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Tashkent Mayor Seeks To Tone Down Extravagant Weddings

Uzbek weddings are usually extremely elaborate affairs. (file photo)
Uzbek weddings are usually extremely elaborate affairs. (file photo)
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Planning a lavish wedding? Then it's best to avoid the Uzbek capital.

Tashkent's mayor has imposed strict new regulations on weddings, funerals, and other family celebrations.

The rules, outlined in a September 10 decree by Mayor Rakhmonbek Usmanov, aim to limit the cost, number of guests, and duration of such events, which he says have become increasingly "pompous" and "extremely wasteful" -- and need to be toned down.

“The parties should therefore be smaller, cozier, and conducted in an orderly fashion," Usmanov wrote in the decree, which was published on his official website. "It is very important to make them smaller and more formal."

Across Central Asia, lavish weddings and funerals are the norm, with families often spending their entire life savings on them.

In Kazakhstan, for example, wedding parties can last up to seven days and sometimes cost tens of thousands of dollars. Even a "chapan," the traditional overcoat that Kazakh families are expected to present as a gift to their new in-laws, can cost as much as $5,000.

In Uzbekistan, the smallest of weddings typically involves at least 300 guests.

But that's about to change, at least in the country's capital.

Under the new decree, families holding weddings in Tashkent will only be able to invite a maximum of 100 guests. The rule will also apply to funerals and other gatherings.

Families will be obliged to sign a contract with the owner of the venue, settling on the price and number of guests prior to the ceremony.

Strict curfews will also be imposed. Festivities can now only take place between specific hours: 7 a.m.-9 a.m., 12 p.m.-4 p.m., and 6 p.m.-11 p.m.

Additionally, all religious officials presiding over wedding ceremonies will have to be officially registered with the Justice Ministry.

And what about music?

Those wishing to break into an impromptu performance at their friends' or relatives' wedding won't be able to do so easily. Under the new regulations, all singers and performers will have to obtain a new license prior to their performance.

The mayor's office says the new decree is aimed at "bringing order to parties taking place in the capital and establishing a legal relationship between the two sides."

The new rules in Tashkent mirror similar restrictions enacted in Tajikistan five years ago.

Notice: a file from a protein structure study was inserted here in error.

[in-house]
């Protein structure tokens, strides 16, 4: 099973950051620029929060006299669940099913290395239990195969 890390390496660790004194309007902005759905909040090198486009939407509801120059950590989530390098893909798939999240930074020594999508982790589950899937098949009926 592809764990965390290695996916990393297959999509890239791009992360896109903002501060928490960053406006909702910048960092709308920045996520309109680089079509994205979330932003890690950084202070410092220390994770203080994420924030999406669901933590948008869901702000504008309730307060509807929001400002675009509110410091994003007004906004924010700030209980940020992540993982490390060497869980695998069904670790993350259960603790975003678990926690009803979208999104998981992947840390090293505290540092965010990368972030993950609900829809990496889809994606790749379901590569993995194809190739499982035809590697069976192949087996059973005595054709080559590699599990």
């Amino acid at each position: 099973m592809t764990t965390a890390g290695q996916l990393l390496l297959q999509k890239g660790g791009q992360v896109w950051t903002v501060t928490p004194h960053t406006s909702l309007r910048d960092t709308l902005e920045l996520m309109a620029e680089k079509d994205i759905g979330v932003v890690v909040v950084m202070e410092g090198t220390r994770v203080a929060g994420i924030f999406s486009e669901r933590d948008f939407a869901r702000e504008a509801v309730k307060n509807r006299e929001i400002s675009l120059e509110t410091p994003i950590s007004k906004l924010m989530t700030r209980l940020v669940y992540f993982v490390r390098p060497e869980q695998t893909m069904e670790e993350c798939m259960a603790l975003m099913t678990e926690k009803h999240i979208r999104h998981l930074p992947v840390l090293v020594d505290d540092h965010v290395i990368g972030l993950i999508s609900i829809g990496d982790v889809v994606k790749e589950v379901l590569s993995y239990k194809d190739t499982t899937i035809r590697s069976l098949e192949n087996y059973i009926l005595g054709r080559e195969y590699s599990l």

In May 2007, the Tajik parliament officially banned large expenditures for weddings and other family celebrations.

The legislation came after President Emomali Rahmon noted that Tajiks were spending $1.5 billion on private ceremonies each year, while the country's annual budget at the time was around $1 billion.

The Tajik law limits things like the number of wedding guests and the cost of gifts. There have also been reports of government officials being present at Tajik weddings to monitor whether the rules were being observed.

It is unclear how the mayor’s decree will be monitored in Tashkent, and whether, following in Tajikistan’s footsteps, it will eventually be implemented on a nationwide scale.

-- Deana Kjuka & RFE/RL's Uzbek Service
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by: Greatest Gifts from: www.GreatestGifts.co.uk
September 25, 2012 10:40
Such a pity that weddings and parties have got so out of hand that government have had to step in!! I can see the point as the expenditure is wasteful, the wedding is only the beginning and with that a small gift and personal ceremony are ideal, it's the marriage itself that is important!

by: Aibek
September 26, 2012 10:44
No large wedding parties in Tashkent? Maybe politically connected persons can build giant new wedding halls outside the city.

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Written by RFE/RL editors and correspondents, Transmission serves up news, comment, and the odd silly dictator story. While our primary concern is with foreign policy, Transmission is also a place for the ideas -- some serious, some irreverent -- that bubble up from our bureaus. The name recognizes RFE/RL's role as a surrogate broadcaster to places without free media. You can write us at transmission+rferl.org

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